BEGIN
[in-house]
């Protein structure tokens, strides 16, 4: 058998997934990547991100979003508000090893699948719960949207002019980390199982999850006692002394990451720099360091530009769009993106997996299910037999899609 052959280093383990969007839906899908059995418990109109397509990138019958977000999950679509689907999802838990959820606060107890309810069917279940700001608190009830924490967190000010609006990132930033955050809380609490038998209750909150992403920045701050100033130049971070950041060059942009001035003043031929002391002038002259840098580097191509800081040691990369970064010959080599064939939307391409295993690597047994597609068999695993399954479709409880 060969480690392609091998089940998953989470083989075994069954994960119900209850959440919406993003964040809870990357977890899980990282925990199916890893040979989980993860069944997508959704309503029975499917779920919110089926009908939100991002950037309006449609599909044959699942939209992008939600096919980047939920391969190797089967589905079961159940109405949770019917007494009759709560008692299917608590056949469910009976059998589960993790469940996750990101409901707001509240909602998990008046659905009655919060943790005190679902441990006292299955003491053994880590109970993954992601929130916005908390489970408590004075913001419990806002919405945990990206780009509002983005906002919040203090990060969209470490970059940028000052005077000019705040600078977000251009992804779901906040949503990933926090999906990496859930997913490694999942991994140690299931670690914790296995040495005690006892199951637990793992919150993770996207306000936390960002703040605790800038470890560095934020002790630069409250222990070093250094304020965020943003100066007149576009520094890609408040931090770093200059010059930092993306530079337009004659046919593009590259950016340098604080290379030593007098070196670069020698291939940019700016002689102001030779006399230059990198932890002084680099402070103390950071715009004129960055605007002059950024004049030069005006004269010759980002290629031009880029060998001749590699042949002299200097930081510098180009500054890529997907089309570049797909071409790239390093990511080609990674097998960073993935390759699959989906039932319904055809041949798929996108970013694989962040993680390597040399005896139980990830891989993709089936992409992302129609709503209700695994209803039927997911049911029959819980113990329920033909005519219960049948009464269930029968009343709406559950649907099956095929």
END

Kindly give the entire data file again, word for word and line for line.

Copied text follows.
[in-house]
């Protein structure tokens, strides 16, 4: 058998997934990547991100979003508000090893699948719960949207002019980390199982999850006692002394990451720099360091530009769009993106997996299910037999899609 052959280093383990969007839906899908059995418990109109397509990138019958977000999950679509689907999802838990959820606060107890309810069917279940700001608190009830924490967190000010609006990132930033955050809380609490038998209750909150992403920045701050100033130049971070950041060059942009001035003043031929002391002038002259840098580097191509800081040691990369970064010959080599064939939307391409295993690597047994597609068999695993399954479709409880 060969480690392609091998089940998953989470083989075994069954994960119900209850959440919406993003964040809870990357977890899980990282925990199916890893040979989980993860069944997508959704309503029975499917779920919110089926009908939100991002950037309006449609599909044959699942939209992008939600096919980047939920391969190797089967589905079961159940109405949770019917007494009759709560008692299917608590056949469910009976059998589960993790469940996750990101409901707001509240909602998990008046659905009655919060943790005190679902441990006292299955003491053994880590109970993954992601929130916005908390489970408590004075913001419990806002919405945990990206780009509002983005906002919040203090990060969209470490970059940028000052005077000019705040600078977000251009992804779901906040949503990933926090999906990496859930997913490694999942991994140690299931670690914790296995040495005690006892199951637990793992919150993770996207306000936390960002703040605790800038470890560095934020002790630069409250222990070093250094304020965020943003100066007149576009520094890609408040931090770093200059010059930092993306530079337009004659046919593009590259950016340098604080290379030593007098070196670069020698291939940019700016002689102001030779006399230059990198932890002084680099402070103390950071715009004129960055605007002059950024004049030069005006004269010759980002290629031009880029060998001749590699042949002299200097930081510098180009500054890529997907089309570049797909071409790239390093990511080609990674097998960073993935390759699959989906039932319904055809041949798929996108970013694989962040993680390597040399005896139980990830891989993709089936992409992302129609709503209700695994209803039927997911049911029959819980113990329920033909005519219960049948009464269930029968009343709406559950649907099956095929």